The answer depends a lot on your circumstances and preferences
By Olev Edur
When is the best time to start taking your Canada Pension Plan (CPP) and Old Age Security (OAS) and benefits? It’s a question that bedevils many a Canadian retiree these days, and for good reason. The math is extremely complex, but the amounts involved could be substantial.
If you take CPP benefits at age 70, they are 42 per cent greater than if you take them at age 65. Someone entitled to the current CPP maximum of $1,253.59 a month would get an additional $526.50 a month—more than $6,300 extra a year, indexed to inflation, for perhaps the next 20 years. That’s a total of more than $126,000, although waiting until 70 would also mean forgoing $75,500 in benefits between 65 and 70.
Still, an extra $50,000-plus of retirement income is not to be sneezed at. On the other hand, there may be some good reasons for forgoing this extra largesse and taking CPP as early as possible; the same holds true for OAS. “We get a lot of calls about what to do,” says Janet Gray, a fees-only financial planner at Money Coaches Canada. “When should they start? Should they take OAS now and CPP later? There is no one answer, and it’s very complicated to figure out. Without proper software, even professionals can’t do it.”
Doug Hopkins, a financial planner and wealth advisor at IPC Securities Corp., agrees. “I have this conversation almost every week,” he says. “Yes, you can Google the statistics to find out how so much you get at what age, but there is much more involved. There are no hard and fast rules to answering any of these questions, so you need to understand the big picture first. It’s a very personal decision, and I would need all of a person’s details before making any recommendation.”
Hopkins adds that misinformation abounds on this subject: “For example, one thing you occasionally hear—it’s an urban myth, really—is that you should get your money out of CPP as soon as you can, before they run out of money. That may have been a legitimate concern back in the 1990s, when CPP’s investment board was very restricted in where they could invest. They were limited to fixed-income investments only and couldn’t access equity investments for greater growth. But the rules have been relaxed since, and CPP is actually very well funded for the next 75 years.”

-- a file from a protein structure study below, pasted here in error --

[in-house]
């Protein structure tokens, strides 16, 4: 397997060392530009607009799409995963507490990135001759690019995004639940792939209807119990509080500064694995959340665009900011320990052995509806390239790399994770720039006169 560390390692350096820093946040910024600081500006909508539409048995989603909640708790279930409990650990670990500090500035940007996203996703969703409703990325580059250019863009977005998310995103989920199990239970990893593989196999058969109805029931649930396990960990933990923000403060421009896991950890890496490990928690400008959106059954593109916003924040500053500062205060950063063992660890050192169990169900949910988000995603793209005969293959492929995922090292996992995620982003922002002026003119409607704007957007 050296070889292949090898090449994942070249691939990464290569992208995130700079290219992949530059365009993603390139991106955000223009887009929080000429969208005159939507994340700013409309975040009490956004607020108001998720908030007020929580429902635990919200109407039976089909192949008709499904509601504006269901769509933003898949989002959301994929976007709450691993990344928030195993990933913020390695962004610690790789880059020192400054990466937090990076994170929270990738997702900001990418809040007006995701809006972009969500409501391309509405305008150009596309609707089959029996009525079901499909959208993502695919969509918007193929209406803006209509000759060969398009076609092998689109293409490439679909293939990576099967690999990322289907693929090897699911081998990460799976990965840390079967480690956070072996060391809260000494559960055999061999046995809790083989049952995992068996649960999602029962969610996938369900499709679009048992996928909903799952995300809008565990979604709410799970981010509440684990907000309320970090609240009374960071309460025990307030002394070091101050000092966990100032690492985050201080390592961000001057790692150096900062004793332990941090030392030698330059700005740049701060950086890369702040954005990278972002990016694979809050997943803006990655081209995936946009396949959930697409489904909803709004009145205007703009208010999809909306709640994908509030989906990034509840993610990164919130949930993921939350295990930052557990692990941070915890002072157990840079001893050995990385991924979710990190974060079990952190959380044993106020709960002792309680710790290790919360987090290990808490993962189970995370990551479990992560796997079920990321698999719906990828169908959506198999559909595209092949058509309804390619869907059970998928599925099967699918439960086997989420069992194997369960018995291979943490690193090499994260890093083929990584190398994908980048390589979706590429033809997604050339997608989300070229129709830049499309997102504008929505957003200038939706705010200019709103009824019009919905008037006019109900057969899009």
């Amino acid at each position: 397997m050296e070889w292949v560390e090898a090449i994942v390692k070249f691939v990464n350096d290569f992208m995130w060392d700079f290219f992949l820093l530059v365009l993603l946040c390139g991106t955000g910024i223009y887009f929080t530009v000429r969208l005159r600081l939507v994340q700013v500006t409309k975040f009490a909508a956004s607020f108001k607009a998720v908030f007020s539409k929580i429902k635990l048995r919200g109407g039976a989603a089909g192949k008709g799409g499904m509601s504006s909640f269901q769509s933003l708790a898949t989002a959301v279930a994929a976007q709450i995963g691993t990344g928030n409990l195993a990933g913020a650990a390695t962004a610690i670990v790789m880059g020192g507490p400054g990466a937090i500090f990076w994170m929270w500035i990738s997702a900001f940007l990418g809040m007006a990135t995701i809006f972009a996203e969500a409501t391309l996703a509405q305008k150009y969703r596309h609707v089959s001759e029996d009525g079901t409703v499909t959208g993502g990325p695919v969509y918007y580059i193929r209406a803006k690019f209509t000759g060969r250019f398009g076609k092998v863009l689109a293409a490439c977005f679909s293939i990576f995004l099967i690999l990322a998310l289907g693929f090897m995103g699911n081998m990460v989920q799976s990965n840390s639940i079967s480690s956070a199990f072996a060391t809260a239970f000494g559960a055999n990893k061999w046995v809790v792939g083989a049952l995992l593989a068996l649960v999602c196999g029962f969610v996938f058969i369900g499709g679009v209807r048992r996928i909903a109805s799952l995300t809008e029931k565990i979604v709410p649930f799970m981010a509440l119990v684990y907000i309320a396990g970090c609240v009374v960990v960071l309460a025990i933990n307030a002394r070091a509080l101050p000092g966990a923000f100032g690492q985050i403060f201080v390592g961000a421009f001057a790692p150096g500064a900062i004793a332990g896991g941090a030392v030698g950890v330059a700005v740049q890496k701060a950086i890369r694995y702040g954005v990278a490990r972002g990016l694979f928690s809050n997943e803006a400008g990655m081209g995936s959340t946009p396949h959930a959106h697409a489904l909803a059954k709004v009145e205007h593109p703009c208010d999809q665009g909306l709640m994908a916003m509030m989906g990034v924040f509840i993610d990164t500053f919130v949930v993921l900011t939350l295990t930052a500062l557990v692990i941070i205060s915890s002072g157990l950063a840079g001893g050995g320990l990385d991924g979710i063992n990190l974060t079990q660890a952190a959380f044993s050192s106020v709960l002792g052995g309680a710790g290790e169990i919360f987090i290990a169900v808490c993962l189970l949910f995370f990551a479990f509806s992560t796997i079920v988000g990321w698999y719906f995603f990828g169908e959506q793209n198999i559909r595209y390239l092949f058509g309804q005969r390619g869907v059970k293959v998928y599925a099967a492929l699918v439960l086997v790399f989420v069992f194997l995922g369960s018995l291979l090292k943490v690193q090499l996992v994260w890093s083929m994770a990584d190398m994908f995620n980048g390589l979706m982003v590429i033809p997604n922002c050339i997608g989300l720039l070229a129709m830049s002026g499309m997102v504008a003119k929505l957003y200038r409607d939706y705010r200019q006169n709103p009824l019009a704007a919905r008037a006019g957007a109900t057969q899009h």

Some General Guidelines
The reality is that the timing issue depends greatly on many variables, both financial and personal. The math does show, however, that generally the longer you wait before claiming CPP and OAS, the more money you stand to receive.
“Okay, we can start with a general rule that waiting until age 70 is best for everybody,” Gray says. “But then we have to start thinking about the excep- tions. Sometimes the answer is obvious. If your retirement income is very low, or if you’ll be eligible for Guaranteed Income Supplement [GIS] at age 65, then you should take CPP as early as possible. You also have to think about how your plans may affect other possible subsidies, so starting at 70 isn’t really for everybody.”
Another key consideration is health and life expectancy. “The breakeven point at which early CPP benefits cease to make financial sense is around age 73½ to 74,” Hopkins says. But if the state of your health or your genetic history indicates that you won’t live long, then you may decide to start collecting CPP at 60 rather than 65.
Hopkins acknowledges that over the long term, taking early benefits can be quite costly: “One Financial Planners Council of Canada study found that taking CPP at 60 rather than 65 could cost as much as $100,000, and that’s a pretty punitive giveaway.”
But this assumes you’ll be around long enough to collect all those higher benefits; otherwise, you may end up losing those early benefits you didn’t take. Of course, no one knows exactly how long he or she is going to live, but if the evidence points to the mid-70s, for example, then you need to plan accordingly. Then there are those who simply want the money early so they can use it to enjoy life more fully while they’re still young enough to do so. “A lot can depend on lifestyle,” Hopkins says. “To a large extent, it can be a personal rather than a financial decision.”